|12||*||David Stipp, Georgis Group Outlines Errors That Led TO Withdrawl of ‘Cold Fusion’ Claims, The Wall Street Journal, p. B4, Apr. 1989.|
|13||*||David Stipp, Georgis Group Outlines Errors That Led TO Withdrawl of 'Cold Fusion' Claims, The Wall Street Journal, p. B4, Apr. 1989.|
|14||*||Faller et al, Investigation of Cold Fusion in Heavy Water,Journal of Radioanalytical Nuclear Chemistry, Letters, vol. 137, No. 1, p. 9-16, Aug. 1989.|
|15||*||G. Horanyi, Some Basic Electrochemistry and the Cold Nuclear Fusion of Deuterium, Journal of Radioanalytical Nuclear Chemistry, Letters, vol. 137, No. 1, p. 23-28, Aug. 1989.|
|16||*||George Chapline, Cold Confusion, UCRI-101583, p. 1-9, Jul. 1989.|
|17||*||Gordon Pusch (http://www/physics-talk.com/Why-is-acetone-used-jn-sonofusion experiments-6987552.html), May 2004.|
|18||*||Haides et al, Search for Cold-Fusion Events, Solid State Communications, vol. 72, No. 4, p. 309-313, 1989.|
|19||*||I. Sample, "Science runs into trouble with bubbles", "The Guardian", Mar. 2004.|
|20||*||J. F. Cooke, Report of Foreign Travel of J. F. Cooke, Head, Solid State Theory Section, Solid State Division, ORNL/FTR-3341, p. 2-15, 1989.|
|21||*||Kaiser, "Inferno in a Bubble Turning sound into light poses a tantalizing puzzle", Sceince News, vol. 147, Apr. 1995.|
|22||*||Kreysa et al, A critical analysis of electrochemical nuclear fusion experiments, Journal of Electroanalytical Chemistry, vol. 266, p. 437-450, 1989.|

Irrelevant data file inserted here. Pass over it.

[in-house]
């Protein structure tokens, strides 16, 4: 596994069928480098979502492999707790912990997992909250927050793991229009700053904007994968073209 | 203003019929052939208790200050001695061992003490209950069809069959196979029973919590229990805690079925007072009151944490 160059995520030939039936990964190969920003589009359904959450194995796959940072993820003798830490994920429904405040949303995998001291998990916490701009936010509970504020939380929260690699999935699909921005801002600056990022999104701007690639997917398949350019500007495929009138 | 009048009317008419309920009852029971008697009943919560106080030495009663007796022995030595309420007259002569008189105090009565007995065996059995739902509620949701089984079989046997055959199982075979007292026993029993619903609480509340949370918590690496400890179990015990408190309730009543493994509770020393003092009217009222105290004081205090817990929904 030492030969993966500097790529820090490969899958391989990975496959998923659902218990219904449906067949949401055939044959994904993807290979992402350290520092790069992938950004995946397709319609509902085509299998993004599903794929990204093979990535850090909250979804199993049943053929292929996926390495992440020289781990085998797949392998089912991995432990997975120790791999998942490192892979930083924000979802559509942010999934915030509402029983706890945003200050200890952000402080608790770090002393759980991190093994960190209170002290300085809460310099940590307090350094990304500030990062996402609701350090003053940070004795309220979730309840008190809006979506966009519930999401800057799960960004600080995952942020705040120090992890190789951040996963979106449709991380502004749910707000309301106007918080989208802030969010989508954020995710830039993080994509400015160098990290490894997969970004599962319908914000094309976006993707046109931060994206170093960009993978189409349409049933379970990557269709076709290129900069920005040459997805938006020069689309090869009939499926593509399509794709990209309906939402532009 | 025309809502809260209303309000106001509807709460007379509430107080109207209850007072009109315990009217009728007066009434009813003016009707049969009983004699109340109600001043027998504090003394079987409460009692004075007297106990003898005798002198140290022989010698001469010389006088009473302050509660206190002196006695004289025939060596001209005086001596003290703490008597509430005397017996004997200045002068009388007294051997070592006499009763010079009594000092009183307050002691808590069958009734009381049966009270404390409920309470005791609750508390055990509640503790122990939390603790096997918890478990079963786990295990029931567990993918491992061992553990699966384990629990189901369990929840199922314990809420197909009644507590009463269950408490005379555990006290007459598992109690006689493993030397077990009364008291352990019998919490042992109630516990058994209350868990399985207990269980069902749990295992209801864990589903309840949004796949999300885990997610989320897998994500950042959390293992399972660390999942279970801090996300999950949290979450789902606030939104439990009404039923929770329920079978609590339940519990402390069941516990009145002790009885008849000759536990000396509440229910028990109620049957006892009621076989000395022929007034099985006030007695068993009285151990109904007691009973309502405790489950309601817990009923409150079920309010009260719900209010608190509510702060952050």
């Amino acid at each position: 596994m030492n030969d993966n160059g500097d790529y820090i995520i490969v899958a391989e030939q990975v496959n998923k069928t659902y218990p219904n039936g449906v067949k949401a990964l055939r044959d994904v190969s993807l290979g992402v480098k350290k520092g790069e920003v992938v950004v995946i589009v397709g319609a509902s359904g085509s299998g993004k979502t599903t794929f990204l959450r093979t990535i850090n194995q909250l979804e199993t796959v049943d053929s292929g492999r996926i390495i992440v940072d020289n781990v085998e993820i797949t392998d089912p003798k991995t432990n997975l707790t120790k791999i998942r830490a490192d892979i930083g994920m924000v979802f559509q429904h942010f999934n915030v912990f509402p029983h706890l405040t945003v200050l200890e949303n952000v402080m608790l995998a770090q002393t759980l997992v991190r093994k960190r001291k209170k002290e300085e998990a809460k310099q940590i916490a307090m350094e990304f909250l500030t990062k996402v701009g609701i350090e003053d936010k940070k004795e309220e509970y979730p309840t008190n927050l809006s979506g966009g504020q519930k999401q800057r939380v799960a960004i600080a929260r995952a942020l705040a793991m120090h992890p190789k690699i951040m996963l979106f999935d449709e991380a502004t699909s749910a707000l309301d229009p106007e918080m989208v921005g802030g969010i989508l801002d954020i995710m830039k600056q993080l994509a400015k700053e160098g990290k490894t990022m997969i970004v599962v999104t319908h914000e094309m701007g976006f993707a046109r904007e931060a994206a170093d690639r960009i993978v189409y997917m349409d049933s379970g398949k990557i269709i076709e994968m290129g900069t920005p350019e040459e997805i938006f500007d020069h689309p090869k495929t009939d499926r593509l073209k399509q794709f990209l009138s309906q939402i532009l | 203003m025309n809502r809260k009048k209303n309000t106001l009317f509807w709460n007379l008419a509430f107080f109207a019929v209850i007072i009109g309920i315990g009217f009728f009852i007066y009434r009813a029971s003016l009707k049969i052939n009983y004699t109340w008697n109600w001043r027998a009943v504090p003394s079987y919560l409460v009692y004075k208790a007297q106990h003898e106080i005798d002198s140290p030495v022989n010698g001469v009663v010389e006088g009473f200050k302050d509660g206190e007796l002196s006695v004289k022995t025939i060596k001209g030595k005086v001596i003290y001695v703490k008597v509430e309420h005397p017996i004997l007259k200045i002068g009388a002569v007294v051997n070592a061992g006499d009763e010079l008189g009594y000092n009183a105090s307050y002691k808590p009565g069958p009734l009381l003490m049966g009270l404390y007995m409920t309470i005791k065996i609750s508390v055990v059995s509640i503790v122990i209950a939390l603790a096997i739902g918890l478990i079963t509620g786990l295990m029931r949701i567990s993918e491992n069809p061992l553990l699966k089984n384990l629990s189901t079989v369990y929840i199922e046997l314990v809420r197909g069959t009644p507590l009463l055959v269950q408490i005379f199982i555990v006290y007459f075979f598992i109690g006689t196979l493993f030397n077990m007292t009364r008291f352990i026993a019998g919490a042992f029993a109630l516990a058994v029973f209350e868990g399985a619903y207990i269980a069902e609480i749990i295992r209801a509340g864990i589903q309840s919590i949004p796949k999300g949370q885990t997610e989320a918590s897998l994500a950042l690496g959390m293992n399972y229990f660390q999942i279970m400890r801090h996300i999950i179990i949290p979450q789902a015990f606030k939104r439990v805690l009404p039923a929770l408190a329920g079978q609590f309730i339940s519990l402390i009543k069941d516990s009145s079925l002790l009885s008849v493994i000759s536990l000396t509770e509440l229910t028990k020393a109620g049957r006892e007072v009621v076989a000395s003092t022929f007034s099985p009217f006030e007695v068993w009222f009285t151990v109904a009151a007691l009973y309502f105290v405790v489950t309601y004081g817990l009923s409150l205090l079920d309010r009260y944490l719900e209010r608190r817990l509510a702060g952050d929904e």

|23||*||L.Crum, "Sonoluminescence and Acoustic Enertial Confinement Fusion", Fifth International Symposium on Cavitation, Osaka, Japan, Nov. 1-4, 2003.|
|24||*||Lewis et al, Searches for low-temperature nuclear fusion of deuterium in palladium, Nature, vol. 340, p. 525-530, Aug. 1989.|
|25||*||Malcolm W. Browne, ‘Fusion’ Claim is Greeted With Scorn by Physicists, The New York Times, p. A1 and A22, May 1989.|
|26||*||Malcolm W. Browne, 'Fusion' Claim is Greeted With Scorn by Physicists, The New York Times, p. A1 and A22, May 1989.|
|27||*||MisKelly et al, Analysis of the Published Calorimetric Evidence for Electrochemical Fusion of Deuterium in Palladium, Science, vol. 246, No. 4931, p. 793-796, Nov. 1989.|
|28||*||Moss et al., "Hydrodynamic Situations of Bubble Collapse and Picosecond Sonoluminescence", Phys. Fluids, vol. 6, No. 9, Sep. 1994.|
|29||*||Ohashi et al, Decoding of Thermal Data in Fleishmann & Pons Paper, Journal of Nuclear Sciencec and Technology, vol. 26, No. 7, p. 729-732, Jul. 1989.|
|30||*||Philip J. Hilts, Significant Errors Reported in Utah Fusion Experiments, The Washington Post, p. A1 and A7, May 1, 1989.|
|31||*||Price et al, Search for Energetic-Charged-Particle Emission from Deuterated Ti and Pd Foils, Physical Review Letters, vol. 63, No. 18, p. 1926-1929, Oct. 1989.|
|32||*||Putterman, "Sonoluminescence Sound into Light", Scientific American, Feb. 1995.|
|33||*||Salamon et al, Limits on the emission of neutrons, gamma rays, electrons and protons from Pons/Fleischmann electrolytic cells, Nature, vol. 344, p. 401-405, May 1990.|
|34||*||Schrieder et al, Search for cold nuclear fusion in palladium-deuteride, Zeitschrift fur Physik B-Condensed Matter, vol. 76, No. 2, p. 141-142, 1989.|
|35||*||Shani et al, Evidence for a Background Neutron Enhanced Fusion in Deuterium Absorbed Palladium, Solid State Communications, vol. 72, No. 1, p. 53-57, 1989.|
|36||*||The Chemistry and Industry News, Apr. 21, 1997.|
|37||*||Wilson, "Hot Sounds", Popular Mechanics, Feb. 1998.|
|38||*||Ziegler et al, Electrochemical Experiments in Cold Nuclear Fusion, Physical Review Letters, vol. 62, No. 25, p. 2929-2932, Jun. 1989.|
|Citing Patent||Filing date||Publication date||Applicant||Title|
|WO2013163382A2 *||25 Apr 2013||31 Oct 2013||Ionic Solutions Ltd.||Apparatus and process for penetration of the coulomb barrier|
|U.S. Classification||376/100, 376/150, 376/107|